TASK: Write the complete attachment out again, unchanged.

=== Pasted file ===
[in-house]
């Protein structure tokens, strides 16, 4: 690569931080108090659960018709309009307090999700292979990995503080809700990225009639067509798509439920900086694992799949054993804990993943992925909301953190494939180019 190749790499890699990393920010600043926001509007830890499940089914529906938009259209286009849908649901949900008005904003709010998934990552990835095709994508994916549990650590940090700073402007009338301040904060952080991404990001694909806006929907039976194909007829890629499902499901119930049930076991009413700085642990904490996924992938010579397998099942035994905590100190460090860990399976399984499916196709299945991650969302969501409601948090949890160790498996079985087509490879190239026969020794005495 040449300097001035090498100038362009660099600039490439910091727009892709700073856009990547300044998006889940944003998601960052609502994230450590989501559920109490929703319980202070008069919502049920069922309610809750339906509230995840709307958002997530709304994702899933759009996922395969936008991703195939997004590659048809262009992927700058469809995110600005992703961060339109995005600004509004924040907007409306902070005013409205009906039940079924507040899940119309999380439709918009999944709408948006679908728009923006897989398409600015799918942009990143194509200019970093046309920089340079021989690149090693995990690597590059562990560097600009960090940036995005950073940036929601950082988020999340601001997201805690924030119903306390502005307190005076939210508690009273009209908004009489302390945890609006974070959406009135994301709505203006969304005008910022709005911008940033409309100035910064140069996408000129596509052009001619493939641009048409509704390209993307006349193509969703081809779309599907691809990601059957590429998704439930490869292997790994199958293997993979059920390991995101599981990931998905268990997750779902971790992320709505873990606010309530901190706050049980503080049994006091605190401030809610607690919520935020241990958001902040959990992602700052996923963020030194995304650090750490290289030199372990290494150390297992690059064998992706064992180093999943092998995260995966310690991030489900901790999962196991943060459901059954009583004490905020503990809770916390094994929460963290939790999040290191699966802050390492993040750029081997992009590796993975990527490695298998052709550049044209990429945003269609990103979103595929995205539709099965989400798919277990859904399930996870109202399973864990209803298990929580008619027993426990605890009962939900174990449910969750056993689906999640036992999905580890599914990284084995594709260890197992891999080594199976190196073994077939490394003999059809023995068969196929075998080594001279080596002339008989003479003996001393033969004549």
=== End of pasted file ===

[in-house]
């Protein structure tokens, strides 16, 4: 690569931080108090659960018709309009307090999700292979990995503080809700990225009639067509798509439920900086694992799949054993804990993943992925909301953190494939180019 190749790499890699990393920010600043926001509007830890499940089914529906938009259209286009849908649901949900008005904003709010998934990552990835095709994508994916549990650590940090700073402007009338301040904060952080991404990001694909806006929907039976194909007829890629499902499901119930049930076991009413700085642990904490996924992938010579397998099942035994905590100190460090860990399976399984499916196709299945991650969302969501409601948090949890160790498996079985087509490879190239026969020794005495 040449300097001035090498100038362009660099600039490439910091727009892709700073856009990547300044998006889940944003998601960052609502994230450590989501559920109490929703319980202070008069919502049920069922309610809750339906509230995840709307958002997530709304994702899933759009996922395969936008991703195939997004590659048809262009992927700058469809995110600005992703961060339109995005600004509004924040907007409306902070005013409205009906039940079924507040899940119309999380439709918009999944709408948006679908728009923006897989398409600015799918942009990143194509200019970093046309920089340079021989690149090693995990690597590059562990560097600009960090940036995005950073940036929601950082988020999340601001997201805690924030119903306390502005307190005076939210508690009273009209908004009489302390945890609006974070959406009135994301709505203006969304005008910022709005911008940033409309100035910064140069996408000129596509052009001619493939641009048409509704390209993307006349193509969703081809779309599907691809990601059957590429998704439930490869292997790994199958293997993979059920390991995101599981990931998905268990997750779902971790992320709505873990606010309530901190706050049980503080049994006091605190401030809610607690919520935020241990958001902040959990992602700052996923963020030194995304650090750490290289030199372990290494150390297992690059064998992706064992180093999943092998995260995966310690991030489900901790999962196991943060459901059954009583004490905020503990809770916390094994929460963290939790999040290191699966802050390492993040750029081997992009590796993975990527490695298998052709550049044209990429945003269609990103979103595929995205539709099965989400798919277990859904399930996870109202399973864990209803298990929580008619027993426990605890009962939900174990449910969750056993689906999640036992999905580890599914990284084995594709260890197992891999080594199976190196073994077939490394003999059809023995068969196929075998080594001279080596002339008989003479003996001393033969004549």